experiments, where a few genes are primarily affected. When
Leveraging Gene Networks to Estimate Perturbations on Gene Expression
confronted with a dataset with higher number of affected genes and
multiple replications, SSEM is negatively impacted by the variance
of the genes over those replications. Hence, it fails to model the
patterns that exists over the entire dataset The efficiency of our
method justifies the use of gene networks in our methods.
Our method produces a probability distribution rather than a fixed
binary decision. The major advantage of this approach is that it
augment every decision with a range, and hence endows it with a
confidence. A distribution is most of the time more useful, as is it
models the very stochastic nature of gene interactions.
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Bandyopadhyay et al
APPENDIX
I CONDITIONAL LIKELIHOOD
From Equation 3 the conditional likelihood of a node Xij is,
exp(l((Xij) + 2 Ete{o,2,3} f(Xij, t) + 3 Ek,Wki1 f(Xij,Xkj) + 4 p,Wj,=1 f(Xij, Xp))
p(XijlX Xj, Ox)=
SEx, eo0,1,2,3}) ep(71C(Xj) + 72 Ete{o,2,3} f(Xj, t) + 3 E ,,W ,i f(Xij,Xkj) +74 Ep,Wp,=1 f(Xj, Xip))
(9)
We provide the derivation of Equation 9 in Appendix II. As the number of incoming and outgoing neighbors can vary for a gene we modify version of
Equation 2 to normalize 73 and 74 as,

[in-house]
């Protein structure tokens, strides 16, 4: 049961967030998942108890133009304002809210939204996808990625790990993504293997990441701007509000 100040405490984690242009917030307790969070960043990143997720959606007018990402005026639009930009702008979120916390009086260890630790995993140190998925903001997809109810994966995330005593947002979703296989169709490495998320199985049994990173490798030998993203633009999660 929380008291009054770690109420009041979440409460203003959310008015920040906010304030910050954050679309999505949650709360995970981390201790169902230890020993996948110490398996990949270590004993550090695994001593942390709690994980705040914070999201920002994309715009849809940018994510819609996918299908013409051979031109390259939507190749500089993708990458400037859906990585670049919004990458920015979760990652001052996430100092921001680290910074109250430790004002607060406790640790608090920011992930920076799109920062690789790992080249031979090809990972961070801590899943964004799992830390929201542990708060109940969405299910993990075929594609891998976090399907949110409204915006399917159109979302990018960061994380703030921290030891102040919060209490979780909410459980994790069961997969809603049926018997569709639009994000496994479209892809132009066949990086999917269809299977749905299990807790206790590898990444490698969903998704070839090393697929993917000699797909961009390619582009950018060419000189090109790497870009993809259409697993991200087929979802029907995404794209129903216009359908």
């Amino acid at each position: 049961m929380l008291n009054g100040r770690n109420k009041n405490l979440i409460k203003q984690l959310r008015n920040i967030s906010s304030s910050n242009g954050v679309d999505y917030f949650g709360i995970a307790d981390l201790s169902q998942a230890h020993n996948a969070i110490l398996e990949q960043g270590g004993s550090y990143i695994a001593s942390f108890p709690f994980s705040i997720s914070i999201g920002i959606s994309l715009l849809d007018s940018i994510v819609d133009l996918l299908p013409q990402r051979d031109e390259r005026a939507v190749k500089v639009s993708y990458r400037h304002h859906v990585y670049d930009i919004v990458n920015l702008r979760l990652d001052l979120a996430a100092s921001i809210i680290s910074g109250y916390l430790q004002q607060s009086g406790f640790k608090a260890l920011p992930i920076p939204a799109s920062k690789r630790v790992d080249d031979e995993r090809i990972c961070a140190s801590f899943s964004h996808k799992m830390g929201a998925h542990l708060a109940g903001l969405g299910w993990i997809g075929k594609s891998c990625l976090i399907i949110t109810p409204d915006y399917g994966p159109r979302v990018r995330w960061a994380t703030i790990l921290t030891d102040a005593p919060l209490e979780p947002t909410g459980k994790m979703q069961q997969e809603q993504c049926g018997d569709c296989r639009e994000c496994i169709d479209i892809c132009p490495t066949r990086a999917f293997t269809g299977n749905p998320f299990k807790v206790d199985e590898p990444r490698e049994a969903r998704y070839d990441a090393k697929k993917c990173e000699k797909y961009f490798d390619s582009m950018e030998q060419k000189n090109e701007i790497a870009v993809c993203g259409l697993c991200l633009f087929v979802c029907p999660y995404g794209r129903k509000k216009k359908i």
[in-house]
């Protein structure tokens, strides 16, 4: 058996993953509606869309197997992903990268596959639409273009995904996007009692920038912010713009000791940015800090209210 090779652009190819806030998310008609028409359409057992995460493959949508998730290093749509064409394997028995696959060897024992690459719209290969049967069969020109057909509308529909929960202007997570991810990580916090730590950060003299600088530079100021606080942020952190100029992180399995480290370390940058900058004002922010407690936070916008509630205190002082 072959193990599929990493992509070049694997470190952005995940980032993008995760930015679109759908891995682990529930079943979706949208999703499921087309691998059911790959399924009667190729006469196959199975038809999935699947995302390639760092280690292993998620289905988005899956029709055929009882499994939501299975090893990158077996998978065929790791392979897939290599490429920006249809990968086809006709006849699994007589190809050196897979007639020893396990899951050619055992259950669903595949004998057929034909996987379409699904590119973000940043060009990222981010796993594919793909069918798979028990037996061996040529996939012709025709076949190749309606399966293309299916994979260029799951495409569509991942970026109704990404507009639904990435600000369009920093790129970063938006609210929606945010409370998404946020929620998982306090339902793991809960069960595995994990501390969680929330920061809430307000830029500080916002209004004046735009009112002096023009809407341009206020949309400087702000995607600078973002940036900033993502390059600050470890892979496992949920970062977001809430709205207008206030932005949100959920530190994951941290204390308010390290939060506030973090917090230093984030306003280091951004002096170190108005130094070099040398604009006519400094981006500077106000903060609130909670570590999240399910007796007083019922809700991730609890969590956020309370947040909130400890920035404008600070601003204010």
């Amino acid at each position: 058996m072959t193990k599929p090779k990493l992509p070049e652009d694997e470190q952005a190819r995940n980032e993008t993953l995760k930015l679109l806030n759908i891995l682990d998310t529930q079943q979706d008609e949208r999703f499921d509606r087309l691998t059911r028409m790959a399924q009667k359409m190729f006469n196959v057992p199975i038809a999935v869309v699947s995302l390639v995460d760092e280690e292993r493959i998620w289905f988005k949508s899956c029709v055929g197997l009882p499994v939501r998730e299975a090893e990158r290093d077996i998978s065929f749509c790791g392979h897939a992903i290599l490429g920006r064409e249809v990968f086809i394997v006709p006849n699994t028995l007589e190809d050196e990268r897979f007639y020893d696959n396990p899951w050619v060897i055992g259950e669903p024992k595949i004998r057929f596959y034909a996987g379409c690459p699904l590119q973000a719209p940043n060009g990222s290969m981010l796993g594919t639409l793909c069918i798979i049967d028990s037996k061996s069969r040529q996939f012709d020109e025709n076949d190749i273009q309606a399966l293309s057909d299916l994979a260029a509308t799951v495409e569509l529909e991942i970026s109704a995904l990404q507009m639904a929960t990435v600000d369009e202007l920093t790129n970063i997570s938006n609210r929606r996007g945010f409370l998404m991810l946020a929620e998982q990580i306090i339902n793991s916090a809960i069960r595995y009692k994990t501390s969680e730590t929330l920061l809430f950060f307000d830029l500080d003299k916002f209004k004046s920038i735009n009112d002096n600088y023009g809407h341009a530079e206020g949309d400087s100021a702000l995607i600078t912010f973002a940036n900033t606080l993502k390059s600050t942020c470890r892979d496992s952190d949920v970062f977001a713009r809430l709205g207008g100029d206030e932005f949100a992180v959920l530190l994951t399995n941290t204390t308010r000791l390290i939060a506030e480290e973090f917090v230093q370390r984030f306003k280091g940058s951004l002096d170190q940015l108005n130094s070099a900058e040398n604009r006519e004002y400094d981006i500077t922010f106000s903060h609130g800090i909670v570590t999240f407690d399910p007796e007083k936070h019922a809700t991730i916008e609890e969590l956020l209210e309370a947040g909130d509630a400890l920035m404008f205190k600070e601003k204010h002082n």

p(Xi X Xij, x)
i x" x Y p,Wj =1 f(Xij,Xi,)
exp(7l((Xi, ) +72 EIt{o,2,3} f(Xij,t) + 1+ 4 N2(Xij)
.*. v, Y'" p,Wj 1 f(Xij,Xip)
XjiEC{0,1,2,3}e P(1yC((Xij) + 72 EtC {,2,3} f(Xij,t) + +74 p N(Xi,) )
Here, N (Xij) = {Xkj Wki = 1} and N2(Xij) = {XpWjp, = 1} are the set of neighbors for Xgj and IN1 (X j)l is the cardinality of N1 (Xij).
II DERIVATION OF P(XIjIX {XI, Ox}), Wui =1 :
p(Xij X Xij, Ox)
p(X, x)
P(X Xij, Ox)
p(X, Ox) (11)
xij e{0,1,2,3} P(X Xij, Xij, Ox)
A(Xij).B
(A(0) + A(1) + A(2) + A(3)).B
Here, A(Xij) is exp((l(Xij) + 72 te{o,2,4} f(Xij,t) + 73 Ek,W1i f(Xij,Xkj) + 74 Ep,W3,pl f(Xj,,Xp)). B is given by
exp(71 Emn.ij,W.=1 ((Xmn) + 72 E mn..ij,W..=1,te{0,2,4} f(Xmn, t) + 73 rq,ij.mn,W..=1,Wqm1 f(Xmn, Xqn)
+74 rl,ijmn,Wm =1,Wl=1 f(Xmn, Xml)). We cancel B from numerator and denominator and the density function simplifies to,
f(Xij, 1)p(Xij IX Xij, Ox)
exp(ylC(Xij) + 72 Ete{o,2,4} f(Xij, t) + 73 Ek,Wi1= f(Xj, Xkj) + 74 p,W3,=1 f(Xij, Xip)) (12)
xij e{o,1,2,3} eXp(71C(Xj) + 72 Ete{o,2,4} f(Xij, t) + 73 Ek,Wi=1 f(Xij, Xkj) + 74 Ep,W,1 f(XjX, Xip))
Here, we denote the prior density parameters {71, y2, 73, 4 } by Ox.
III DERIVATION OF F :
Fij
=p(Xij IX Xij,y, Ox,Oy)
=p(Xij X Xij,Yi,Y,Ox, y)
Sp(Yi, Y, X X >j X, XjX,X, Ox, y)
p(Yi, ,X Xij X:, X:, Ox, eY)
p(Y, Y, X X XX Ij, X@, Ox, By)p(Xij, X>, Ox, OY)
p(Yi, Yj, X Xij X XO, Ox, By)p(X, Ox, OY)
Sp(Yi, YXj,X', Ox, By)p(X Xij X IXj,X Ox, By)p(Xij, X, Ox, Y)
p(Yi, Y X, xOx, By)p(X Xij XX,Ox, By)p(XN Ox, Y)